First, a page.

Sen. Vincent J. Fumo

District Office

1208 Tasker Street
Phila, PA 19148

Harrisburg Office

545 Main Capitol
Hbg, PA 17120



_____________________NEWS RELEASE

State Senator

1st Senatorial District
Room 545 Main Capitol, Harrisburg PA 17120

State Senator

40th Senatorial District
Room 171 Main Capitol, Harrisburg, PA 17120


PHONE: 717-787-5662 
PHONE: 717-783-1540


     HARRISBURG, August 12, 2008 – Two state Senators have developed bipartisan legislation that would make several important amendments to Pennsylvania’s 2004 slot machine gambling law, including prohibiting outside income by Gaming Control Board members, expanding the prohibition on campaign contributions from casino interests, and increasing public disclosure of previously confidential information supplied by license applicants.

     Vince Fumo (D-Philadelphia) and Jane C. Orie (R-Allegheny) plan to introduce the bill in time for it to be considered when the Senate returns to session in September. Fumo was an early supporter of legalizing slot machines and was one of the chief authors of the legislation to do so. Orie opposed the expansion of gambling in the state.

     “We disagreed on the overall public policy merits of the legalizing slots, but we agree now that the experience of the past several years compels us to make changes,” Orie said.

     “The past two years have highlighted several unintentional deficiencies of the existing law. We created a new industry in this state and adopted the best practices that we could find from other states, but the law was not perfect and we can improve upon it,” Fumo said.

     The proposed legislation would make Gaming Control Board members full time, and ineligible for outside income. They are already paid a salary reflective of the full-time nature of the position – $150,000 per year for the chairman and $145,000 for the other six members.

     Fumo and Orie said the intensity and complexity of the work argue for it being a full-time job, and the need to prevent actual or perceived conflicts of interest suggests a need for prohibiting outside employment.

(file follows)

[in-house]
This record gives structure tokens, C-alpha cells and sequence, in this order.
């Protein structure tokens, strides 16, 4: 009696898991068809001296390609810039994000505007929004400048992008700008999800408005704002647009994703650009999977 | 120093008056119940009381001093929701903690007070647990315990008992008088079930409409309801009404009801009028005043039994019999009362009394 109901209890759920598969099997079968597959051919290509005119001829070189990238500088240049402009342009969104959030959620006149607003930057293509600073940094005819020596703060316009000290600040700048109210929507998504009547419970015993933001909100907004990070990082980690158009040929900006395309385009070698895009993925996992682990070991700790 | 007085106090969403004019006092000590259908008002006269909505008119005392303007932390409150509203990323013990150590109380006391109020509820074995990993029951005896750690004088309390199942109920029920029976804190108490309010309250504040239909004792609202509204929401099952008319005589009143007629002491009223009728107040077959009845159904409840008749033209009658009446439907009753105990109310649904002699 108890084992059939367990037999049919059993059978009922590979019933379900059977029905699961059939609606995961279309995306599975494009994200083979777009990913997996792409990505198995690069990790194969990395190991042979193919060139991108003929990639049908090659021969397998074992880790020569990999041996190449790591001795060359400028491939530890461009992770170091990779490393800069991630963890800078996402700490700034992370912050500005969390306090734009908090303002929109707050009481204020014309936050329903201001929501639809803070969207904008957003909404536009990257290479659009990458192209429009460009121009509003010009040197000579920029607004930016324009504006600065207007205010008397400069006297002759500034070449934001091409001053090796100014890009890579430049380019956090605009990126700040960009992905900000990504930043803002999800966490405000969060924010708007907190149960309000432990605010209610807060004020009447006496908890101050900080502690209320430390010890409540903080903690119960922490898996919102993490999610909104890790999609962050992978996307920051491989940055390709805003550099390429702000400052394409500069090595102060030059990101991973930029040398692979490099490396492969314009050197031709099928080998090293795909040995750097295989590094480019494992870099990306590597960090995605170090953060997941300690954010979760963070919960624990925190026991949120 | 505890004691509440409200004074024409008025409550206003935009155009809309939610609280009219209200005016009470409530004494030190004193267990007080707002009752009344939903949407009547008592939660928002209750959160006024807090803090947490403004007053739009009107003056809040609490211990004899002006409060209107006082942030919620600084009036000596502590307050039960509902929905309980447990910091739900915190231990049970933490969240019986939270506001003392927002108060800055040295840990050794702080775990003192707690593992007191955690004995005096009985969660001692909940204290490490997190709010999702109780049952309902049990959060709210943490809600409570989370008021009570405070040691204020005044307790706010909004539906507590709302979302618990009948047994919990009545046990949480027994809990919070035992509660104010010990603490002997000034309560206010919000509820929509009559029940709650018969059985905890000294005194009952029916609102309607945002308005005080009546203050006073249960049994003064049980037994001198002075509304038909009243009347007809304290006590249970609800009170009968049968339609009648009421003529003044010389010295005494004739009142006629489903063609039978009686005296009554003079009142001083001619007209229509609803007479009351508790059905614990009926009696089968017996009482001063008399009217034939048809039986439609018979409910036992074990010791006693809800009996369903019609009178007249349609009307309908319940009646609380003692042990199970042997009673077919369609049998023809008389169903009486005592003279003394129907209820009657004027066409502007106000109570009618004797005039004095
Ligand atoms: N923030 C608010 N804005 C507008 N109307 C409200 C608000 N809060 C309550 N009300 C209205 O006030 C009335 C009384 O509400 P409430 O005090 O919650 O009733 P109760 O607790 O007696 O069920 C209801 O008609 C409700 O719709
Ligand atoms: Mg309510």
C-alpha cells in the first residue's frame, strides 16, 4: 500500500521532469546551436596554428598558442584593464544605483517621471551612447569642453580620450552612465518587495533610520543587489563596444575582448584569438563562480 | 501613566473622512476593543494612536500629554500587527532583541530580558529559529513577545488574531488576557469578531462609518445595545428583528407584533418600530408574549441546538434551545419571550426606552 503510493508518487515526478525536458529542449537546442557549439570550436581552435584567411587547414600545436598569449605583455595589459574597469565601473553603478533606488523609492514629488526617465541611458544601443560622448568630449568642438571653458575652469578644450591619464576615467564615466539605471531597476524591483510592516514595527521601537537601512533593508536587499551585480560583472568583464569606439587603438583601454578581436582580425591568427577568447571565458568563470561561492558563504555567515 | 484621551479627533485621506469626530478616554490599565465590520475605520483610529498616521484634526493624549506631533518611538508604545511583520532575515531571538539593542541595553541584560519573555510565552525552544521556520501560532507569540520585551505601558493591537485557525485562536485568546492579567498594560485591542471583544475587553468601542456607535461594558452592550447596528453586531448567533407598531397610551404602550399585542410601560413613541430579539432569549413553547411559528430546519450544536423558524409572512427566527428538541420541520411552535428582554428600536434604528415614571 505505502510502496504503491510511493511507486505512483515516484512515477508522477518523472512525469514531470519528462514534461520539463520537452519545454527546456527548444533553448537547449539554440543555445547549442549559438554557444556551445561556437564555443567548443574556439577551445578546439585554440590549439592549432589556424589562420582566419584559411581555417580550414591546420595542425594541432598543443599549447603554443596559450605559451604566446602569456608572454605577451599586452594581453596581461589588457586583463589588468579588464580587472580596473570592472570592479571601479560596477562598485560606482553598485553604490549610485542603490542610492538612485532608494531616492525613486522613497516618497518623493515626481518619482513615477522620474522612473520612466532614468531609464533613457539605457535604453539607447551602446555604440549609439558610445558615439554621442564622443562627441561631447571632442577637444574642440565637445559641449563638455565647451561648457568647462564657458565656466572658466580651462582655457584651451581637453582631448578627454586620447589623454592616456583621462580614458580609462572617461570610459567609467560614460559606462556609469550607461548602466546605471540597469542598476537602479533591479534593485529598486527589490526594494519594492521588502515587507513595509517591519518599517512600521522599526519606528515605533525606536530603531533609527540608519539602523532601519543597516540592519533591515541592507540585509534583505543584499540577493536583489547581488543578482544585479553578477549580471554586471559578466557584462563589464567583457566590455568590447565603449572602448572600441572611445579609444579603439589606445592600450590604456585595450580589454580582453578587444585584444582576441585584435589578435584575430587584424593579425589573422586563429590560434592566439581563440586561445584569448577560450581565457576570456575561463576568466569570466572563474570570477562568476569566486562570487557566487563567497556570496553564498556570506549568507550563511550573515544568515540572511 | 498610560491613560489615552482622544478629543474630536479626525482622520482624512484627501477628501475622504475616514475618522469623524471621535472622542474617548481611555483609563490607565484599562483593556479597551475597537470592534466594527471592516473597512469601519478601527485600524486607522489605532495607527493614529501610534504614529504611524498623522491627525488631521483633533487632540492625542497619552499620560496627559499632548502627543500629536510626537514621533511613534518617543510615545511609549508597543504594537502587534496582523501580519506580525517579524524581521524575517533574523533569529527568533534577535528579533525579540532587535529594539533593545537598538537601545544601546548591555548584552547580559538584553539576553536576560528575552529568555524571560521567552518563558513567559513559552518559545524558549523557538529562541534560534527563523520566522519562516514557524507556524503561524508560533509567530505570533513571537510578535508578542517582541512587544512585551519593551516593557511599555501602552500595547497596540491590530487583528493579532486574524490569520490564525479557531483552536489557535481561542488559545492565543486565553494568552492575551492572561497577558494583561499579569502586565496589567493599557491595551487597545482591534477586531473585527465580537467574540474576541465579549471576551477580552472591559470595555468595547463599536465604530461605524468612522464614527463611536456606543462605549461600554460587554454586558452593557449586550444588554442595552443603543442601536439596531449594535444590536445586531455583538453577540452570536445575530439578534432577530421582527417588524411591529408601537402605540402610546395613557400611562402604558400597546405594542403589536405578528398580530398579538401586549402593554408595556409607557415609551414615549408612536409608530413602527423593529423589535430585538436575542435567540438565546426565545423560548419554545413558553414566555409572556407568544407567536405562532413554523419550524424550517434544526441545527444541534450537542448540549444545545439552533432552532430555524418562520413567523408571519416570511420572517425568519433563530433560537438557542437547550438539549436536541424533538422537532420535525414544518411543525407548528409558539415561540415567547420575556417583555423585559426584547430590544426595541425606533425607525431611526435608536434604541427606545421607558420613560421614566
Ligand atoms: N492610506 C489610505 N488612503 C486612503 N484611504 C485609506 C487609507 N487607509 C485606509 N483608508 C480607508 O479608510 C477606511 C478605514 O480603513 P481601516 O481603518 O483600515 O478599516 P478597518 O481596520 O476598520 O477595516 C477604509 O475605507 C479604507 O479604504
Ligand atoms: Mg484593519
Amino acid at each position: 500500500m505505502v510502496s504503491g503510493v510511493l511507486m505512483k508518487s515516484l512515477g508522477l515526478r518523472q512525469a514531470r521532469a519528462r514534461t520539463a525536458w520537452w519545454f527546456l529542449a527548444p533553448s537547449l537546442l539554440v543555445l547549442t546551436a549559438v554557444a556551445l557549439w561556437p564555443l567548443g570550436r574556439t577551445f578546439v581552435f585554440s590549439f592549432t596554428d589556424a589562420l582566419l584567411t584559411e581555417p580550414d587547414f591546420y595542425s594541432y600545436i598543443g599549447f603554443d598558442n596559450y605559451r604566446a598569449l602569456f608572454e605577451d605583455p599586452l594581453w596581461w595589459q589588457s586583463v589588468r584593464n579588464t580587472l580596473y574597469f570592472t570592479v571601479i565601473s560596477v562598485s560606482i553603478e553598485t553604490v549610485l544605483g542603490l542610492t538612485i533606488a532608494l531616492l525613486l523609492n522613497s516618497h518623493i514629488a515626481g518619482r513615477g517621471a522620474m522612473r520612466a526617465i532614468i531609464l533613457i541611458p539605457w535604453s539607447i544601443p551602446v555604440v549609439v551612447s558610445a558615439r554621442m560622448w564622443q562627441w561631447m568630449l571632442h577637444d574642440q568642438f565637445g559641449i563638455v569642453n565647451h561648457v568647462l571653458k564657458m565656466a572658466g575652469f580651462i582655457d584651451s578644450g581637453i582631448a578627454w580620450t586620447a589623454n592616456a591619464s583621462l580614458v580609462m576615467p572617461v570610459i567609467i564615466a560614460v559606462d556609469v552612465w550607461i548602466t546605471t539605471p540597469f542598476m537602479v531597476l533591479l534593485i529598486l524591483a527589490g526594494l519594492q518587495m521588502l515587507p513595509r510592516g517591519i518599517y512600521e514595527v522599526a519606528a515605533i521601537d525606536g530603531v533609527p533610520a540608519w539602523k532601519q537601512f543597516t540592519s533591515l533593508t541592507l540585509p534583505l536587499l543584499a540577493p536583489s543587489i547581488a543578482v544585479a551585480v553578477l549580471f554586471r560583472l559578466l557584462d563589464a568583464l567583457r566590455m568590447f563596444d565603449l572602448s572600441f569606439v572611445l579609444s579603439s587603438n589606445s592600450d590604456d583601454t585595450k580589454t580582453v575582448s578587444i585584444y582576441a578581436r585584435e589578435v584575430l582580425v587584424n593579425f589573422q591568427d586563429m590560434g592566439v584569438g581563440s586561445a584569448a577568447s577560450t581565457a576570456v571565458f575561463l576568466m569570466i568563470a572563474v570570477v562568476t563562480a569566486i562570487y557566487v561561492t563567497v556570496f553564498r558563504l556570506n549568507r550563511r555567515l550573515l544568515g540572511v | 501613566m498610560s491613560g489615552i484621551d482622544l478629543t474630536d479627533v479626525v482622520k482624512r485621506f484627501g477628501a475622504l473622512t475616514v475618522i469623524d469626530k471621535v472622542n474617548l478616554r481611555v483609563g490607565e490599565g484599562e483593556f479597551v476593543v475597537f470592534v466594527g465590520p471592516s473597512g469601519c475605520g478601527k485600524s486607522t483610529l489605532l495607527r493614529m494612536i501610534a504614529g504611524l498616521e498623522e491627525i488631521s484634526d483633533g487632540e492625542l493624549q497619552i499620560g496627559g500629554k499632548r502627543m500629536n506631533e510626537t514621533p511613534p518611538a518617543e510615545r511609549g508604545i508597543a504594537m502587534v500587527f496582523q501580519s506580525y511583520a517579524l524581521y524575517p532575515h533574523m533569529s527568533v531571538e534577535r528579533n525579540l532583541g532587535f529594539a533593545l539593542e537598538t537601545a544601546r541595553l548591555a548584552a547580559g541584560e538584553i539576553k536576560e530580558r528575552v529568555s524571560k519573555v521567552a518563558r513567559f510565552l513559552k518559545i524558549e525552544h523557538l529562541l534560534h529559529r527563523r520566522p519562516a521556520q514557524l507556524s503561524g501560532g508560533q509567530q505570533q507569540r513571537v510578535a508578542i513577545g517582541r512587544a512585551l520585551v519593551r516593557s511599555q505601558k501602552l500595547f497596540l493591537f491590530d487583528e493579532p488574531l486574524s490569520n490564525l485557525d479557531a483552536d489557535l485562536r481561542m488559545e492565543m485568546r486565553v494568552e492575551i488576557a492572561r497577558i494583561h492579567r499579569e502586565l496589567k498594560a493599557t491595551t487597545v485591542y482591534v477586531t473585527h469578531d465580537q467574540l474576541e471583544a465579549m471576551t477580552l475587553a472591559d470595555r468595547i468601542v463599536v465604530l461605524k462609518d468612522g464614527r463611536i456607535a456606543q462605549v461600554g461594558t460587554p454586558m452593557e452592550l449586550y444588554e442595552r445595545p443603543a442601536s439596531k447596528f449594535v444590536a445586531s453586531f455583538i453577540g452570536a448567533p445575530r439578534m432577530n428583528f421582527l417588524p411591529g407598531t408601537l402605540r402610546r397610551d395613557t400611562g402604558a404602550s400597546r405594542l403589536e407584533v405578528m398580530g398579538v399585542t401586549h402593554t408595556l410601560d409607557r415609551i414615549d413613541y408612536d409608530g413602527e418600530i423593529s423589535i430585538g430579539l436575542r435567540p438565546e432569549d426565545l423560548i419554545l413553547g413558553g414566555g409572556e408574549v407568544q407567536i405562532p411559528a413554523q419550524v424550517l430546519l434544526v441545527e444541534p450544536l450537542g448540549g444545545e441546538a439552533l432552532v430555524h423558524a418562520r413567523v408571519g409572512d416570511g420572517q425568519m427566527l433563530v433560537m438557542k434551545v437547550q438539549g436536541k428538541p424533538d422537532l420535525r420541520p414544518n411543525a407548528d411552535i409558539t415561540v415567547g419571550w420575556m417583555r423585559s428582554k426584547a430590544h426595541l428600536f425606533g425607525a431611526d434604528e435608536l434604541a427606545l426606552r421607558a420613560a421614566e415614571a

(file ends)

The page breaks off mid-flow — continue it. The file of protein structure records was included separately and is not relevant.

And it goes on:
Another key provision would clarify the limited nature of confidentiality of information about license applicants. Although the existing Gaming Act contains a narrow definition of confidential information, the Board has taken a very broad interpretation of this provision and has deemed all information provided by an applicant to be confidential. This bill would open up all information that is not specifically designated as confidential, such as trade secrets or personal medical and financial data about applicants.

     Fumo and Orie also propose to eliminate the section of the law that gives jurisdiction over all slots license appeals and slots-related zoning appeals directly to the Supreme Court. Intended to expedite appeals that may have delayed the opening of the casinos, it has had the effect of eliminating the important appellate record that is typically created at the Commonwealth Court level.

     Another measure within the bill expands the ban on campaign contributions from licensed casino operators to those who have registered with the Gaming Board as “licensed casino representatives.” This would prevent casino operators from making contributions indirectly through paid lobbyists.

     “All of these provisions would create greater public confidence in Pennsylvania’s Gaming Act and Gaming Control Board,” Orie said. “That confidence has been shaken recently, and we must restore the complete integrity of the process in the public eye.”

     The bill would also require the two casinos licensed for Philadelphia to obtain authorization from the General Assembly, and to compensate the taxpayers of Pennsylvania, for the use of public land before they are allowed to commence gambling operations. Currently, the two licensed casinos plan construction on land that is partially within the river bed of the Delaware River. To date, they have not sought a grant of these riparian rights from the Commonwealth.

     Among the other amendments in the Fumo/Orie proposal, the bill would:

     • require a two-third Senate confirmation of all future members of the Gaming Board.

     • require oral hearings with the right of cross examination for all matters before the Board.
     • prevent an applicant from borrowing the initial $50 million license fee and require a surety bond from the licensee when the licensee is also the developer of the project.

     • require disclosure and posting on the Internet of information concerning the true identity of the controlling interest in a gaming facility.

     • require the board to adopt regulations, in addition to those already in place, maintaining the separation of prosecutorial and adjudicatory functions.

     • authorize and encourage the Board to seek the advice of the Ethics Commission and the Attorney General on ethics and related issues.

     • prohibit Gaming Board officials from gaining employment in gaming related fields for two years.

     “We have learned a lot in the four years since we passed the original law. We have casinos that are running smoothly and have been very successful in generating revenue that is reducing taxes for our citizens. But we have also encountered some problems, and it is critical that we correct them now while Pennsylvania’s gaming industry is still young,” Fumo said.

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